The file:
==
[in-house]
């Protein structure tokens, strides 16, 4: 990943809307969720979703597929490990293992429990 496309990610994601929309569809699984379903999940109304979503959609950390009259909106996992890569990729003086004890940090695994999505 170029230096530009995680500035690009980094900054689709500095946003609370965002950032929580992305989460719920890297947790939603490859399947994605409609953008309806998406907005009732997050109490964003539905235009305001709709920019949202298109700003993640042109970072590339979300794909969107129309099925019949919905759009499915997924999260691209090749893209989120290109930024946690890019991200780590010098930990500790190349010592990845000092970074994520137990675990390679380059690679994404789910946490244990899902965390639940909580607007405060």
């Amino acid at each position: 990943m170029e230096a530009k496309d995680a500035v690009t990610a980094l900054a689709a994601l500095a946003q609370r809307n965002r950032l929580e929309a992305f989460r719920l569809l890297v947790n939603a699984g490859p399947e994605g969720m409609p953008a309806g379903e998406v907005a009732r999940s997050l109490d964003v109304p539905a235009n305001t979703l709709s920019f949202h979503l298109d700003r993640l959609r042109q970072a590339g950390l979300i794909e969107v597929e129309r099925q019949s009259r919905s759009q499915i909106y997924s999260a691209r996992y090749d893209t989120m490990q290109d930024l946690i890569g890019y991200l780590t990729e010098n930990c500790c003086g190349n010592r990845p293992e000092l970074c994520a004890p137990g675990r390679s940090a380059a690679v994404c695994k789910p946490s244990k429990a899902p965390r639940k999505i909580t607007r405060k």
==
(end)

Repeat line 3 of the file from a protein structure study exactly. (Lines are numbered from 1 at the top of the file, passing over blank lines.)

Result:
């Amino acid at each position: 990943m170029e230096a530009k496309d995680a500035v690009t990610a980094l900054a689709a994601l500095a946003q609370r809307n965002r950032l929580e929309a992305f989460r719920l569809l890297v947790n939603a699984g490859p399947e994605g969720m409609p953008a309806g379903e998406v907005a009732r999940s997050l109490d964003v109304p539905a235009n305001t979703l709709s920019f949202h979503l298109d700003r993640l959609r042109q970072a590339g950390l979300i794909e969107v597929e129309r099925q019949s009259r919905s759009q499915i909106y997924s999260a691209r996992y090749d893209t989120m490990q290109d930024l946690i890569g890019y991200l780590t990729e010098n930990c500790c003086g190349n010592r990845p293992e000092l970074c994520a004890p137990g675990r390679s940090a380059a690679v994404c695994k789910p946490s244990k429990a899902p965390r639940k999505i909580t607007r405060k």